Investments: how to structure a portfolio that is weatherproof on all fronts

Investments: how to structure a portfolio that is weatherproof on all fronts

To protect capital and grow it over time, our asset management team offers All Weather investment portfolios, which are able to withstand the changing seasons of the financial markets.
Equilibrium. A keyword not just for life, but also for investment. A good starting point is to build strong, balanced portfolios even during financial storms, which maximise returns and minimise long-term risks: this is the "All Weather" model that Pharus is offering to meet the changing seasons of the markets.
Wealth can be seen as an organism: without proper care it can weaken, injure itself or catch a serious illness.
A lesson also repeated by the recent Covid-19 crisis, which imposed a new paradigm of life.
A key concern for investors is the decline in financial assets. Many think it is better to safeguard their savings than to invest them, making the mistake of not looking at capital from a broader perspective: in the past, purchasing power has halved in twenty years with inflation at only 2%, today it would be no different with the current negative rates.
In most cases, investors are stuck with three unresolved dilemmas: "Why should I invest? Who can I invest for? And what should I invest in?
Enter the Wealth Manager, who, in addition to promoting knowledge of his subject, becomes first and foremost a financial educator
  • he highlights the need to protect people and their assets;
  • he provides emotional/behavioural support and espouses the virtues of patience;
  • he assesses the loss aversion of the client;
  • he shares with him the financial planning choices that reflect his goals and are in line with his risk profile;
  • helps to understand that profit and time are closely linked to the investment goals set;
  • he reminds him of the crucial importance of diversification - geographical, sectoral and by financial instrument - for portfolio optimisation and tax optimisation of capital gains and losses;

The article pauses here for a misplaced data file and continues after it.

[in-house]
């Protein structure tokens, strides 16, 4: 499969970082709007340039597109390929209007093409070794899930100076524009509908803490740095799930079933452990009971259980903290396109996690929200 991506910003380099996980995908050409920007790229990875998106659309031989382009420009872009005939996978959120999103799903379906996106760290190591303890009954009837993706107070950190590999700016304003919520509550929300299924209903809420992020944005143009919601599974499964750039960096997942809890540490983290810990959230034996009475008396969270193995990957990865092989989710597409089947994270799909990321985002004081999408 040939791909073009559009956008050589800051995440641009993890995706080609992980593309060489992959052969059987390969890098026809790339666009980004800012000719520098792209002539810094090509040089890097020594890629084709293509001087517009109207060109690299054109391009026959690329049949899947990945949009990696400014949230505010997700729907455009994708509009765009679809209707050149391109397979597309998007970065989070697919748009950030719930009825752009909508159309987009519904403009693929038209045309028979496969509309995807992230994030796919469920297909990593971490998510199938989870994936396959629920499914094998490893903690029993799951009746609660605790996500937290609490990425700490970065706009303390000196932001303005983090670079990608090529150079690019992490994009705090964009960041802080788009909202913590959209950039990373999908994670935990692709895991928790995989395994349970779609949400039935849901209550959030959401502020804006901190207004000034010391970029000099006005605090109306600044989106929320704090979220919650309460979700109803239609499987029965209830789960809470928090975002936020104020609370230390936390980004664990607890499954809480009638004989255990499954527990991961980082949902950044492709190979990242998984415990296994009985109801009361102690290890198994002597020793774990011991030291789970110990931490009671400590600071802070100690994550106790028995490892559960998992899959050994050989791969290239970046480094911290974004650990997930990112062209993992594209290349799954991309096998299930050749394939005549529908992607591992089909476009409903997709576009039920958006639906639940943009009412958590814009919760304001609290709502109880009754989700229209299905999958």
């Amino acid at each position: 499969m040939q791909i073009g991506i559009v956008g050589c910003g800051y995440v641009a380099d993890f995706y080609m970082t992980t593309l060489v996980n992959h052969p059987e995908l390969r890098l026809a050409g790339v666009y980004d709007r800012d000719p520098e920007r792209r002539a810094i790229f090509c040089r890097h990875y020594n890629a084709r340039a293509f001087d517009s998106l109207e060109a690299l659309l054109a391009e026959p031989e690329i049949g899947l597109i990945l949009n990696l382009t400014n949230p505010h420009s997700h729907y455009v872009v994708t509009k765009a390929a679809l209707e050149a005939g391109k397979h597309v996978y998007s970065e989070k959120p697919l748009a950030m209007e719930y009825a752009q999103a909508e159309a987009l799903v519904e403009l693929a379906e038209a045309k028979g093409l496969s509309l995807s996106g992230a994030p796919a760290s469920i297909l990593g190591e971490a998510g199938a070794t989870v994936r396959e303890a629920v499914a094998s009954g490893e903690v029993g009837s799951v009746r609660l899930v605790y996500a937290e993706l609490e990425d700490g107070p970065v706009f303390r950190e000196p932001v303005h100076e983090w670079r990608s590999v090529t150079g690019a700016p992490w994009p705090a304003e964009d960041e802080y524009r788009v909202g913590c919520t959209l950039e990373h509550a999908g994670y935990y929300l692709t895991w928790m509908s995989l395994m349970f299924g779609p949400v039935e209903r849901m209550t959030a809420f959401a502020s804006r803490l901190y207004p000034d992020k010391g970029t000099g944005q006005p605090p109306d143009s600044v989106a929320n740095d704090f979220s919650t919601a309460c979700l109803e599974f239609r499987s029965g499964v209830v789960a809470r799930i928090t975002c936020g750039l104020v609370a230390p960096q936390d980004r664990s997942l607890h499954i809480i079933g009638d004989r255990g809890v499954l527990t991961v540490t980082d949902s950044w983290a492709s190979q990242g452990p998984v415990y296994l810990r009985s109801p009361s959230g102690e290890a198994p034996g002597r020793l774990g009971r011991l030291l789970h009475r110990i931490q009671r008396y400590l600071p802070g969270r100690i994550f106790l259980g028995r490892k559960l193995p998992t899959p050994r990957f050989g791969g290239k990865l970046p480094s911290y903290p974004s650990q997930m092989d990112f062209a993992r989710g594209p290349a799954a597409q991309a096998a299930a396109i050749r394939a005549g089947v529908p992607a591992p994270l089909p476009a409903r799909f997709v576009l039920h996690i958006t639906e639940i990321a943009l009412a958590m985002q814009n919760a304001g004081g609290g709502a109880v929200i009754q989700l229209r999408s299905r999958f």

• he periodically supports portfolio monitoring;
  • he helps with the management of generational transition.
This means that he adopts a top-down approach: it begins with the identification of the client's core values and vision of life; it continues with the shared decision on investment goals and financial planning; it ends with the implementation of the structural asset allocation that best responds to the client's personal needs, preventing him from falling into the mental traps studied by behavioural finance (for example home bias, information overload, present bias and the disposition effect).
The allocation will be "wider" - formulated to navigate in equilibrium at every stage of the market in the long term, because unlike speculators, wealth managers are always invested and opportunistically calibrate only the weights of the various asset classes in the portfolio, shifting the tactical component (usually 10% of the total portfolio) to generate an additional return.
Our Wealth Manager team focuses on growth, inflation and interest rates as fundamental market variables and identifies which instruments can work well in the various phases.
The various building blocks are then combined so that, based on available historical data, the portfolio can survive any scenario and withstand any storm.
Inevitably, in the different market cycles, some sectors of the portfolio will perform well, others less so, but capital will be protected and, indeed, will grow over time, preserving purchasing power.
We provide below a graphic presentation of the "All Weather" model portfolio, which summarises the basic assumption: "While the correlation between asset classes is inherently unstable, the relationship of asset classes to economic environments is consistent over time. History teaches that every investment has an ideal environment in which to prosper. There is a season for everything.
The basic recipe therefore seeks to assign 25% of the risk to each quadrant.
The first requirement is 40% in predominantly US equities, then long-term government bonds: 15% medium-term (7-10 years) and 30% long-term (20-25 years), because they counteract stock volatility.
Finally, up to 5% in gold and up to 5% in commodities, with 10% cash, so that the portfolio continues to perform well even as inflation accelerates.
Source: Revision of Gabriele Turissini, €FA Private Banker in Fideuram, from ideas in the book "Money. Master the Game. 7 Simple Steps to Financial Freedom" by Anthony Robbins

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